Early Eraser reviews: "Irritating, ticking bullshit"
Remember how I told you that Thom Yorke is about to release one of the most innovative records of the year on Tuesday? Well, pretty much every one else disagrees with me. Here are just a few of the snarling reviews I've been reading -- hot off the press -- in the last few days.
The Guardian: 60% "The Eraser is no more experimental than the average Radiohead album. In fact, it sounds exactly like you would expect a Thom Yorke solo album to sound: twitchy electronic beats, doomy washes of synthesizer, backing vocals that are invariably high, wordless and ghostly, except on Skip Divided, where they literally involve whimpering. The lyrics are one long defeated sigh, interrupted by the occasional tut and roll of the eyes. We are variously informed that there's no light in the dark, time's running out for us, things are fucked up, it gets you down and people get crushed like biscuit crumbs. Even the guitar on The Clock sounds like it's grumbling. At its worst, The Eraser brings to mind the unlikely image of Autechre fronted by Private Frazer off Dad's Army: thump, bleep, splonk, we're all doomed, I tell you."
The Scotsman: 40% "The album then pulses out on the anticlimactic Cymbals Rush, which is little more than computer bleeps - not just any computer bleeps, mind, but old school Amstrad computer bleeps, or the kind of supercomputer featured in 1970s conspiracy movies. Strangely, this is the track which has cropped in the Radiohead live set. Ultimately, The Eraser is little more than a collectable curiosity to tide us over until the main missive next year. But let's hope Thom had some fun for once."
And, my favorite:
Somethingawful.com: 0% "Here’s a little bit of history, just in case you’re twelve years old or something: There once was a band called Radiohead who made two pop-rock albums, followed by a gigantic nerd opus called OK Computer that set the world’s population of dweebic collegiate brow-furrowers on fire like so many lighters at a Bon Jovi encore. After that, Thom Yorke had a stroke and forgot how to make words with his mouth, and Jonny Greenwood decided that he was too smart for tunes. Since then, they’ve been periodically plopping out bewildering hunks of semi-musical garbage which nerds pretend to enjoy in order to seem smart.
While Radiohead’s release schedule isn’t too regular, they are certainly prolific in one regard: the albums they occasionally do release are so jam-packed with stupid ideas that even the most voracious consumer of failure will be tided over for a good many years. However, within the constraints of a band so meticulous and perfectionist about giving each and every bad idea the mucous-shine of overwrought humorlessness, Thom Yorke found himself cooking up more bad ideas than could be accommodated by their plodding schedule. Nerds rejoice: Yorke’s po-faced pretension has finally burst the Radiohead dam, and a muddy tide of bad ideas is now spilling toward you like a tidal wave.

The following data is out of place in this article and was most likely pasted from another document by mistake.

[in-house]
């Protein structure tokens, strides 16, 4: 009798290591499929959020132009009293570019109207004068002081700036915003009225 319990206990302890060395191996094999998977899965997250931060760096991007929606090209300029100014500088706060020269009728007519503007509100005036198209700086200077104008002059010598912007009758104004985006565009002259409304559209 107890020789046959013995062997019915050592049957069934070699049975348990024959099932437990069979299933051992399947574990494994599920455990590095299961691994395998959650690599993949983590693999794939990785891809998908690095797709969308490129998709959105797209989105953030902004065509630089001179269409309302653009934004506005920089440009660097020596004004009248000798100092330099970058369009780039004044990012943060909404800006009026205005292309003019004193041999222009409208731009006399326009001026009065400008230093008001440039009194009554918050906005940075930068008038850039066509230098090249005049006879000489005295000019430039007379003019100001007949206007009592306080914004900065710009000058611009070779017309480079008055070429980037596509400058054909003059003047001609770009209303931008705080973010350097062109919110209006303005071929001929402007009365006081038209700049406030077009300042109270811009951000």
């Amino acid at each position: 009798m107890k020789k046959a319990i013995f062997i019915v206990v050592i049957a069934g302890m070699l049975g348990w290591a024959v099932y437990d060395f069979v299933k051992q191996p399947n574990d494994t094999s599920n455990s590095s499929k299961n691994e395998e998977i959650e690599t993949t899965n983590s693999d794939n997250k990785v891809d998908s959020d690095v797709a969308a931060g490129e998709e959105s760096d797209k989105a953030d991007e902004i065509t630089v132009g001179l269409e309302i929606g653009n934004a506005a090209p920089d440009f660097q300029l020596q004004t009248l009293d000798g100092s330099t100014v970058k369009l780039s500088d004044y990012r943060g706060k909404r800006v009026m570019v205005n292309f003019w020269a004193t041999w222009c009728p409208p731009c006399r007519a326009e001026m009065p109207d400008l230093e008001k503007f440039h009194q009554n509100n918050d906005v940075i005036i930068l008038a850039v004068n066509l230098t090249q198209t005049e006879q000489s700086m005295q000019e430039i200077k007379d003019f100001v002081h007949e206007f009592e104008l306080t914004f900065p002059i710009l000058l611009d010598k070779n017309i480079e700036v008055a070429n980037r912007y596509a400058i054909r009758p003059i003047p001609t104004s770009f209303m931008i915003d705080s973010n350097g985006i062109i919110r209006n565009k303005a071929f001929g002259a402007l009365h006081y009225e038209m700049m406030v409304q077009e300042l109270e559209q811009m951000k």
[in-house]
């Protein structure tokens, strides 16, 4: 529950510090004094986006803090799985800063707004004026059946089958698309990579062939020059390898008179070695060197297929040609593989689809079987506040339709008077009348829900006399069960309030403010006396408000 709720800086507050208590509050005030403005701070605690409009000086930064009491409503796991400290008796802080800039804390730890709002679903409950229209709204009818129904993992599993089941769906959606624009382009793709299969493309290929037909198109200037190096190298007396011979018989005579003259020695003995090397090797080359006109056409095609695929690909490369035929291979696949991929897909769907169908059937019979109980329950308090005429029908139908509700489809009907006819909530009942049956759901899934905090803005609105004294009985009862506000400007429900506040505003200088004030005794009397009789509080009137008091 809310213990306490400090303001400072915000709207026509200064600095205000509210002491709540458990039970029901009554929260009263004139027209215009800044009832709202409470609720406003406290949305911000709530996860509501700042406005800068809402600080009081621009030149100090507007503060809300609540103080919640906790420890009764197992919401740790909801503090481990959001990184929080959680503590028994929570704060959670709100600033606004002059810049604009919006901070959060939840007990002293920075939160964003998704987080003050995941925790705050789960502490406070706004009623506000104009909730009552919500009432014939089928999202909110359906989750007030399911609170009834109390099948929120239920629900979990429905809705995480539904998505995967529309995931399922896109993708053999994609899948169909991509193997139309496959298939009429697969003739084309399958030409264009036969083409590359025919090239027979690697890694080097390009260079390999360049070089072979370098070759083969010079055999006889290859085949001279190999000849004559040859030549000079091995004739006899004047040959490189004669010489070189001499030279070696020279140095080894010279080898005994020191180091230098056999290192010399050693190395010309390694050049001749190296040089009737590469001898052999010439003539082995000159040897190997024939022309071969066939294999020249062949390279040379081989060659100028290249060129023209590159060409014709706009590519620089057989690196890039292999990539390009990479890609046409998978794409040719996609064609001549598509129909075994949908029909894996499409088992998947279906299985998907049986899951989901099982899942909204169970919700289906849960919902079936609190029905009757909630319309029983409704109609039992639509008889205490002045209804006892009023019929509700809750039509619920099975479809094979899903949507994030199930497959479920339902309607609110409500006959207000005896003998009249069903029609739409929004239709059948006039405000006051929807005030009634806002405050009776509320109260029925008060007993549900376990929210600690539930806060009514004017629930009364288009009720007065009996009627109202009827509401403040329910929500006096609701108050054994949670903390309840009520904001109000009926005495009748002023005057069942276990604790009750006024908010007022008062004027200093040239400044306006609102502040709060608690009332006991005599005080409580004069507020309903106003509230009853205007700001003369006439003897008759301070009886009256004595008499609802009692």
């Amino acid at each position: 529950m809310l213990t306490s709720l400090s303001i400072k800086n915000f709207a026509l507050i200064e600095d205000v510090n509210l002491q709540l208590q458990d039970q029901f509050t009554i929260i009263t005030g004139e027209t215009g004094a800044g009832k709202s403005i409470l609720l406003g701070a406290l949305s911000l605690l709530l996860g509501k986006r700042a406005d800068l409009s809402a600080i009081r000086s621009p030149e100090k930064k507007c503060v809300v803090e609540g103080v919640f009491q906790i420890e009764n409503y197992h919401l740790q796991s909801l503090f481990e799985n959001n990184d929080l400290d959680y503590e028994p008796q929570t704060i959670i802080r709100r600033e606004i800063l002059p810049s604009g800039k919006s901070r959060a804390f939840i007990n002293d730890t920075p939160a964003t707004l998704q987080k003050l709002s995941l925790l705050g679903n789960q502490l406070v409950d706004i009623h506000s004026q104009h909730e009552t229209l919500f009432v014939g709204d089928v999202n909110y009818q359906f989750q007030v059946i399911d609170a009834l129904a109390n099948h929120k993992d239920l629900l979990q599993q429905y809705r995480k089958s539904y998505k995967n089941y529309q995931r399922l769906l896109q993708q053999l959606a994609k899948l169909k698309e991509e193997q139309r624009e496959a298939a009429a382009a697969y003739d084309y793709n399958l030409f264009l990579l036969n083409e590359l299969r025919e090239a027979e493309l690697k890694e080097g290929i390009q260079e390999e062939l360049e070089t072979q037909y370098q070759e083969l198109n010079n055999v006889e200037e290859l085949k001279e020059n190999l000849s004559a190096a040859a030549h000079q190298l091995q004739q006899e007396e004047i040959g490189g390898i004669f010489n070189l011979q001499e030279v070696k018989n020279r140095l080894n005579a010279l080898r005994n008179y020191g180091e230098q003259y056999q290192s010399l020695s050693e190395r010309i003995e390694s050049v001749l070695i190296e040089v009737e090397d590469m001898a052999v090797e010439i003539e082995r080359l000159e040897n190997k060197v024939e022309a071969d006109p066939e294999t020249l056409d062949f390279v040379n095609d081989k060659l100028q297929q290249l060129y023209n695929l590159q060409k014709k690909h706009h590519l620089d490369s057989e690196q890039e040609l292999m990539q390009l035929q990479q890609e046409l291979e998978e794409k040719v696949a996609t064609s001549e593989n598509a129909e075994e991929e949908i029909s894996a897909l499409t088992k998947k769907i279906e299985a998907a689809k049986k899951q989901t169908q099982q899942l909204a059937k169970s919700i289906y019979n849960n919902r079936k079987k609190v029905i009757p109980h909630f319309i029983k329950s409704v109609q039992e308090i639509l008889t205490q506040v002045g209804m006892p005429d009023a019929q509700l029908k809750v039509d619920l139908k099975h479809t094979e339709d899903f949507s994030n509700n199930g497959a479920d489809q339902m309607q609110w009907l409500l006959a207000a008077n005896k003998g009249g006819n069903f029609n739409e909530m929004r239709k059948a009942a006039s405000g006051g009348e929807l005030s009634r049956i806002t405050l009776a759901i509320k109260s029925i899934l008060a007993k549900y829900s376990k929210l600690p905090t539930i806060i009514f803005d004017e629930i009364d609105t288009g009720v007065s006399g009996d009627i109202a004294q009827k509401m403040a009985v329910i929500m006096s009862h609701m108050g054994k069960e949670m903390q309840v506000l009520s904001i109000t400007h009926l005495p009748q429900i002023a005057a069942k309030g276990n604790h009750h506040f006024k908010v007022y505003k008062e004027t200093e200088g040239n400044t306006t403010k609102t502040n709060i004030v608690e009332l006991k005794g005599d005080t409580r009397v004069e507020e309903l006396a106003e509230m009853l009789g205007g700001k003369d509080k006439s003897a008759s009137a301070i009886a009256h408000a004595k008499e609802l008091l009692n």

Unfettered by the musicality of his bandmates, Thom Yorke is now free to develop his music in whatever direction he sees fit. Judging by the prevailing sonic trends on The Eraser, that direction is “clicking and moaning.” While the record is comprised of approximately 45% clicks and 35% moans, Yorke puts his sonic genius on display by bunging the cracks with liberal smattering of beeps, bonks, shuffles, grating monotone loops, and a whirring cavalcade of sundry electronic nuisances.
Basically, imagine a Radiohead album with all the music removed and replaced by irritating, ticking bullshit.
Oh, silly me, that’s what the last three and a half Radiohead albums have sounded like anyway. How about this: imagine that Radiohead had all their musical instruments stolen and yet were contractually obligated to deliver an album in one hour.
You know what? This is all too complicated for something so fundamentally simple. Just imagine that Thom Yorke made a really boring, dashed-off solo album cobbled together exclusively from the worst elements of Radiohead’s recent career and lacking entirely in redeeming features. Now imagine Pitchfork Media ejaculating out their fingertips and every nerd you know not shutting the fuck up about it, ever. This record is seriously terrible, and when I say “seriously,” don’t mean that I’m serious about the album being terrible, I mean that the album is serious about being terrible.
Addendum: 22% of the letters in Thom Yorke’s name are superfluous. Fuck him.
Of course, the big motivators/influencers have yet to weigh in -- Spin, Rolling Stone, Pitchfork, could you really trash this good of a record?